Clients, understandably, are pleased about this. Amis has declared Wylie “generous, entertaining and very loyal”. Rushdie called Wylie “a lion on my behalf” during the worst days of the fatwa. A new client, Anthony Julius, seems similarly delighted: “He seems to be a discriminating reader, he can identify the good stuff among the quotidian. And he did take the trouble to read the work, which is unusual. I’ve not come across many like that.”

Wylie’s father was a publisher, and Andrew thought initially of following that career. “I tried the publishing industry and they said, ‘What bestsellers have you read recently?’ I couldn’t think of anything. I said I’d read Thucydides, I thought maybe they’d like that. But this was Doubleday, where [John] Grisham is the prime means of the assault on literature… They were spared the boredom of having me as a colleague.

“Everyone goes into publishing because they like to read. Then they get distracted. People in the publishing house drop things they don’t want on the new person’s desk, things like diet books, and that person gets confused: earning just ten quid per year, and ploughing through some lard-ass moron’s view of life. They think, I want to be paid for reading this, I might as well read Jeffrey Archer…” Like other sharp-eyed observers of the literary scene, Wylie has detected a “strange convergence” between bad writing and strong sales: “The worse you wrote, the better you sold,” he riffs. “That has not been good. [Across the publishing industry] this led to a rise in alcoholism and depravity, and broken marriage, which brought about all the self-help books – leading to a vicious circle, a frenzy.”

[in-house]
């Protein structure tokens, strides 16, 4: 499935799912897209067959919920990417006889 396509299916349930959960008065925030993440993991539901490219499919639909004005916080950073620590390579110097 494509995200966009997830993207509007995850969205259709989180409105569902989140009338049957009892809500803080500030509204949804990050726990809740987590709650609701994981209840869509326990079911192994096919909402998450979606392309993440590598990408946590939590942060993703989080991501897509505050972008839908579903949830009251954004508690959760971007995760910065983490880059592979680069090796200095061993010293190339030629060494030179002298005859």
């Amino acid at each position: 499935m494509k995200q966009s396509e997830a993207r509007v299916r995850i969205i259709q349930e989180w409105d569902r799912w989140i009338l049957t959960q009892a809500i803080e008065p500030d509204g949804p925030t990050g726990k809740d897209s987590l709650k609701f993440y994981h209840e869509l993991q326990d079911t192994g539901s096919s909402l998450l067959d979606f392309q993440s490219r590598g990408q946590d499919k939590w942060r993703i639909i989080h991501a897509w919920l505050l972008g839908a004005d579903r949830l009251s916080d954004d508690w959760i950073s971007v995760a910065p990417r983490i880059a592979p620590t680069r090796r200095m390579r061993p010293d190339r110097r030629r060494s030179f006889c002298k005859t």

Wylie’s own literary taste is, by common consent, impeccable. “His list includes really great writers in many languages,” says one senior British agent. Increasingly, he’s started to represent the estates of dead writers. A common sneer is that he thus avoids the tedium of dealing with the gripes of living writers. He has little patience with this idea. “It’s more fun to represent living authors. These are people I like dealing with. When they decide to leave this life it becomes less fun. I mean, William Burroughs: do I sit around saying to myself, ‘What fun – I don’t have to talk to Bill’? No! He was great fun, a wonderful man, I miss him tremendously. Ginsberg – better dead than alive? Borges ? Please!”